As you can see, I am not a huge fan. So when someone comes along offering a way to use Ruby on the browser, sign me up! In the first part of this article, I will introduce Opal and show how to get Opal set up. Hello, Opal! That someone who came along happens to be Adam Beynon, creator of Opal. Getting Opal Fire up a terminal: Notice that we are also installing opal-jquery. Let’s give Opal in spin in irb: Conway’s Game of Life in Opal It’s time to get our hands dirty and feet wet with Opal. In case you are not familiar with Conway’s Game of Life (or too lazy to read the Wikipedia entry): It starts with an empty grid of square cells. Here, there 5 cells that are alive. At each tick, a cell can undergo a transition based on four rules: Rule 1 Any live cell with fewer than two live neighbors dies, as if caused by under-population. Rule 2 Rule 3 Rule 4 1. Ruby on Rails for PHP and Java Developers - Deepak Vohra. Easier Nested Layouts in Rails 3/4 • 55 Minutes Blog.
As you know, the Controller is responsible for orchestrating the whole process of handling a request in Rails, though it normally hands off any heavy code to the Model. But then, when it's time to send a response back to the user, the Controller hands things off to the View. It's that handoff that is the subject of this guide.
In broad strokes, this involves deciding what should be sent as the response and calling an appropriate method to create that response. If the response is a full-blown view, Rails also does some extra work to wrap the view in a layout and possibly to pull in partial views. 2 Creating Responses From the controller's point of view, there are three ways to create an HTTP response: 2.1 Rendering by Default: Convention Over Configuration in Action You've heard that Rails promotes "convention over configuration". 2.2 Using render. Ruby on Rails Tutorial | Softcover.io. My former company (CD Baby) was one of the first to loudly switch to Ruby on Rails, and then even more loudly switch back to PHP (Google me to read about the drama).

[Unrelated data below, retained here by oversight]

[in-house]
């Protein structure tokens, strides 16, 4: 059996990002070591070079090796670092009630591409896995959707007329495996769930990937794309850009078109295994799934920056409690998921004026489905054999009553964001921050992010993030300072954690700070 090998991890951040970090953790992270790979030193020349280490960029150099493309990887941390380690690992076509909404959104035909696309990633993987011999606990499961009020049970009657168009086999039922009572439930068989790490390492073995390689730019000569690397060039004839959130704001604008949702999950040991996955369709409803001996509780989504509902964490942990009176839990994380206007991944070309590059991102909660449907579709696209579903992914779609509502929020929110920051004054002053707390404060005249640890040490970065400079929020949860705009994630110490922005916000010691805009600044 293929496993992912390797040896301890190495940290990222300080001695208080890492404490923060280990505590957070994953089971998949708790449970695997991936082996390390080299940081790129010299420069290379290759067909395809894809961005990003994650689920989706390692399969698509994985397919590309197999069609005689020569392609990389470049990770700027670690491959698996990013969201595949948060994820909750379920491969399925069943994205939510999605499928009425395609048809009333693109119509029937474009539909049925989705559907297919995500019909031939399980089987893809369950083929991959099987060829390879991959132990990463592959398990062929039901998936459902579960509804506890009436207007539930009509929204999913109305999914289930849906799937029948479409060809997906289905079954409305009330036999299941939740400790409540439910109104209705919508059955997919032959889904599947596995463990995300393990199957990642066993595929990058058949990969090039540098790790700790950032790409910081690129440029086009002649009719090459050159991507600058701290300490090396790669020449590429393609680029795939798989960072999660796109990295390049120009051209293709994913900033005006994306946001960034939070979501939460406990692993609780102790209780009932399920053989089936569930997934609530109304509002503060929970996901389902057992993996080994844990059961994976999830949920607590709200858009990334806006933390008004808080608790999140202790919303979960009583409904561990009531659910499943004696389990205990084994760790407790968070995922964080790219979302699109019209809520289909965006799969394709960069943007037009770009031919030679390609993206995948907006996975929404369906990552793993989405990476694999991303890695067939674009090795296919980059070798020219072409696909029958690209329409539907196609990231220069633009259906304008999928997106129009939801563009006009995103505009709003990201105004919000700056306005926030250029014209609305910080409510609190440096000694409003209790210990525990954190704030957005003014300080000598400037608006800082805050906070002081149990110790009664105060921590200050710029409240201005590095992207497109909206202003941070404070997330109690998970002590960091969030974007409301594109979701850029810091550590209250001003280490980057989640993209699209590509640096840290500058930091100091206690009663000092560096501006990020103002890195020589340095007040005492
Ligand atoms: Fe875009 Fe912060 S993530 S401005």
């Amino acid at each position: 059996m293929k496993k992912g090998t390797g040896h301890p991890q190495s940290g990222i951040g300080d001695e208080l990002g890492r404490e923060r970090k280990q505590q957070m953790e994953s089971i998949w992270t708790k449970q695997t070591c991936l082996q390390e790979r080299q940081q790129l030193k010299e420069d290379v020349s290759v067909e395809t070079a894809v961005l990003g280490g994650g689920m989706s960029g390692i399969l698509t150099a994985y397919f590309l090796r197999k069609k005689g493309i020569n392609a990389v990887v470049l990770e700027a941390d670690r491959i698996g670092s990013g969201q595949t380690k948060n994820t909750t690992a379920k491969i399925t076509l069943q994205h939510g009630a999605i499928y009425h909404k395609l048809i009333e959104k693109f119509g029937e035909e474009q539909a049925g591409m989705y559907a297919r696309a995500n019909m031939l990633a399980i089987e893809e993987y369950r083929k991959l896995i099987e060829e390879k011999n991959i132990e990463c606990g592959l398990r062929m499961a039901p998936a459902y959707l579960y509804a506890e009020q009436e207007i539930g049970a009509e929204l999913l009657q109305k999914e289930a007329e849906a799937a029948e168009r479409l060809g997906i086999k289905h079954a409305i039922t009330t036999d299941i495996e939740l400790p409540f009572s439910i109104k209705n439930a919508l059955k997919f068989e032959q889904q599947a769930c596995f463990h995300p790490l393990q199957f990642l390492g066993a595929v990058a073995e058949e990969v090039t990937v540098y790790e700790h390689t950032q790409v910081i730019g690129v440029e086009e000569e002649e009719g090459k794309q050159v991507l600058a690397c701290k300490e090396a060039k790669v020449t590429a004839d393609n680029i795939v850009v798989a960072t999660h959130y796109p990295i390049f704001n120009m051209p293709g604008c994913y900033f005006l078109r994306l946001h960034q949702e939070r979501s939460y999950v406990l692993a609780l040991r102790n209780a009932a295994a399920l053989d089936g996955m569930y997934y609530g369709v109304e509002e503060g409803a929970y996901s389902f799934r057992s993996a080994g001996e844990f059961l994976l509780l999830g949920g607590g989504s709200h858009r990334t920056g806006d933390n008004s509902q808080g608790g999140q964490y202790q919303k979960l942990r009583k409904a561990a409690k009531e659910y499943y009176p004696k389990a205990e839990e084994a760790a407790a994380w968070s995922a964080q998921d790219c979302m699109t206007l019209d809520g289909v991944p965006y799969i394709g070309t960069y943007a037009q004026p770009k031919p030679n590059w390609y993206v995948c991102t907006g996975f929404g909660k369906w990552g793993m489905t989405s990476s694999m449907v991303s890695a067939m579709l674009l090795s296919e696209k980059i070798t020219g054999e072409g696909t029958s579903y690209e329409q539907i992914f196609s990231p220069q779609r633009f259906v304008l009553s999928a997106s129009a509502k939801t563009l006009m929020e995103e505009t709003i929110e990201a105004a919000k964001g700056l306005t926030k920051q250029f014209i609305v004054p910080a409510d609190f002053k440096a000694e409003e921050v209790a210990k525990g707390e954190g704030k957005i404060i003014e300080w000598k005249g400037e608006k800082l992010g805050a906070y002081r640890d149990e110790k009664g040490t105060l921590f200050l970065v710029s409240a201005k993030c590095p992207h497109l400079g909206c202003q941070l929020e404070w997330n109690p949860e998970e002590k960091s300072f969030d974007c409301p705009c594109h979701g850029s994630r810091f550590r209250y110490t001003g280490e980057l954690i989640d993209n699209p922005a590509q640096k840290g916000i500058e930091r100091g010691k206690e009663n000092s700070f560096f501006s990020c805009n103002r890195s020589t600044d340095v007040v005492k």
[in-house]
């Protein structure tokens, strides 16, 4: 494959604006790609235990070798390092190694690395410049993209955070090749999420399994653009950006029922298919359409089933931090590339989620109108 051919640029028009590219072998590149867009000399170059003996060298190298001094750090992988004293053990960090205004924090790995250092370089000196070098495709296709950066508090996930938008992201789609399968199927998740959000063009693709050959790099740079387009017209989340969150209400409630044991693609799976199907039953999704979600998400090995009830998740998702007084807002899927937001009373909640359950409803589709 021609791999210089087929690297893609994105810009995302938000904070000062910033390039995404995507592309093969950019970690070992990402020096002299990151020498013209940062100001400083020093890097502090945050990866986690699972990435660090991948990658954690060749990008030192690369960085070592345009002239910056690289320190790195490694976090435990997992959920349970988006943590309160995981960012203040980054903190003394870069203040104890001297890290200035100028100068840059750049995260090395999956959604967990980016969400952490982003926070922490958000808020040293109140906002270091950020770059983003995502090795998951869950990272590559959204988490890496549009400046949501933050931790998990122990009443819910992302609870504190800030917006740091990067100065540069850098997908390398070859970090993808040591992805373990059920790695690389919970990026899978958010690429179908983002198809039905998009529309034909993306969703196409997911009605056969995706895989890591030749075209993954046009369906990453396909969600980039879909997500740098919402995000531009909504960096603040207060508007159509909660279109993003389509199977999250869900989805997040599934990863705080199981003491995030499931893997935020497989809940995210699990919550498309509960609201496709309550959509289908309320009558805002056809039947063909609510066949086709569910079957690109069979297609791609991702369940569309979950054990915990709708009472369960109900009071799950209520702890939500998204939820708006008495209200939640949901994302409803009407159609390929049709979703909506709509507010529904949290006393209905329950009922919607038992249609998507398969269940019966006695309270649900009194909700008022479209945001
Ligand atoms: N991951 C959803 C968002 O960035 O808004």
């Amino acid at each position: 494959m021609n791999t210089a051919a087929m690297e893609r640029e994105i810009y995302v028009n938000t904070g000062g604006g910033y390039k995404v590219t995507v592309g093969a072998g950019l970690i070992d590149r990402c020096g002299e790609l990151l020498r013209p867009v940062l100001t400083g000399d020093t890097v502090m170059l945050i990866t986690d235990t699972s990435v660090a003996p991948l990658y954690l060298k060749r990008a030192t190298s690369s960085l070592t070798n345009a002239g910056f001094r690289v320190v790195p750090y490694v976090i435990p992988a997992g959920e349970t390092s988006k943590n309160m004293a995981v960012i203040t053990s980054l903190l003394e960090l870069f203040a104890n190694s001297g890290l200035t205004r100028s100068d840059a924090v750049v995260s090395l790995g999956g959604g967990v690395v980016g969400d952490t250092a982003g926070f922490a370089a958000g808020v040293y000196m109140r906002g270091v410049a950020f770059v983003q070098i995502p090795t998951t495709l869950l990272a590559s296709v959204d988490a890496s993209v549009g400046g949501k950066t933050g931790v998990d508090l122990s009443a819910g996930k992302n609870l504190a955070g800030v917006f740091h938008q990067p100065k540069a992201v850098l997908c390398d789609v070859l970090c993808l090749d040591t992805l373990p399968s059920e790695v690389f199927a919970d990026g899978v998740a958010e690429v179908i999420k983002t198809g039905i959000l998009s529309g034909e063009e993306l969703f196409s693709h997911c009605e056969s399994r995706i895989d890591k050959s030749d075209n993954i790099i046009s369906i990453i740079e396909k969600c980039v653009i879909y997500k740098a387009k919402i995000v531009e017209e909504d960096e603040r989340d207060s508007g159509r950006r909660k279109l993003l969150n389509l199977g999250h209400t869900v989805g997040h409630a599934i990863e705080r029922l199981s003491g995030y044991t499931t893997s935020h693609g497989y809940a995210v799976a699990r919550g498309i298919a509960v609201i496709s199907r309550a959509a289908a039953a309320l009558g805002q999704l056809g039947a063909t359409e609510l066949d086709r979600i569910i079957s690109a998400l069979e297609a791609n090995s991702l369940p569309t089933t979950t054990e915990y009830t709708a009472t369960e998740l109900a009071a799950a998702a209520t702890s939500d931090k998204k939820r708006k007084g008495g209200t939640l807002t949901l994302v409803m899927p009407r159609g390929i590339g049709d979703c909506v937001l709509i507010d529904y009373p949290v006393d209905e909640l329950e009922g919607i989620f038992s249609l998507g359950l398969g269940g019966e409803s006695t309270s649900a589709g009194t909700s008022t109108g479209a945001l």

This book by Michael Hartl came so highly recommended that I had to try it, and the Ruby on Rails Tutorial is what I used to switch back to Rails again. Though I’ve worked my way through many Rails books, this is the one that finally made me “get” it. Everything is done very much “the Rails way”—a way that felt very unnatural to me before, but now after doing this book finally feels natural.
This is also the only Rails book that does test-driven development the entire time, an approach highly recommended by the experts but which has never been so clearly demonstrated before. Finally, by including Git, GitHub, and Heroku in the demo examples, the author really gives you a feel for what it’s like to do a real-world project. The tutorial’s code examples are not in isolation.
The linear narrative is such a great format. Enjoy! An Introduction to Web Development Using the Ruby on Rails Framework. Click here to view the complete list of archived articles This article was originally published in the Fall 2006 issue of Methods & Tools An Introduction to Web Development Using the Ruby on Rails Framework Nico Mommaerts Ruby on Rails is probably the most talked about and most controversial Web framework since the Internet was invented.
After reading this gentle introduction, you will finally know what people all over the world are raving about! Introduction Ever since companies discovered the merits of writing applications for the Web, people have been writing frameworks for making the work of a Web developer easier. Given this complex environment to develop for, it is very easy to write unmaintainable code. There is however one architectural pattern that most user-interface related frameworks implement, and that is the MVC pattern. What is Rails? Ruby on Rails is a full stack, cross-platform open source framework. Go to part 2 Back to the archive list. Transactions In Rails - Mark Daggett's Blog. Recently I was tasked to write tests for the transactions of an existing application. This gave me the opportunity to learn more about the codebase, while also improving the test coverage. Generally, most of the transaction code looked fine.
However, there were some instances where transactions were used incorrectly or inefficiently. I assumed this is just because of a misunderstanding of how transactions work within Rails, and so I thought iʼd take some time and give an overview of the common errors I found and some best practices for using transactions in Rails. Let me also state at the beginning that most of these examples are not my own, they come directly from the Rails source, which give example usages of applying transactions RTFM FTW.
Reasons for transactions We use transactions as a protective wrapper around SQL statements to ensure changes to the database only occur when all actions succeed together.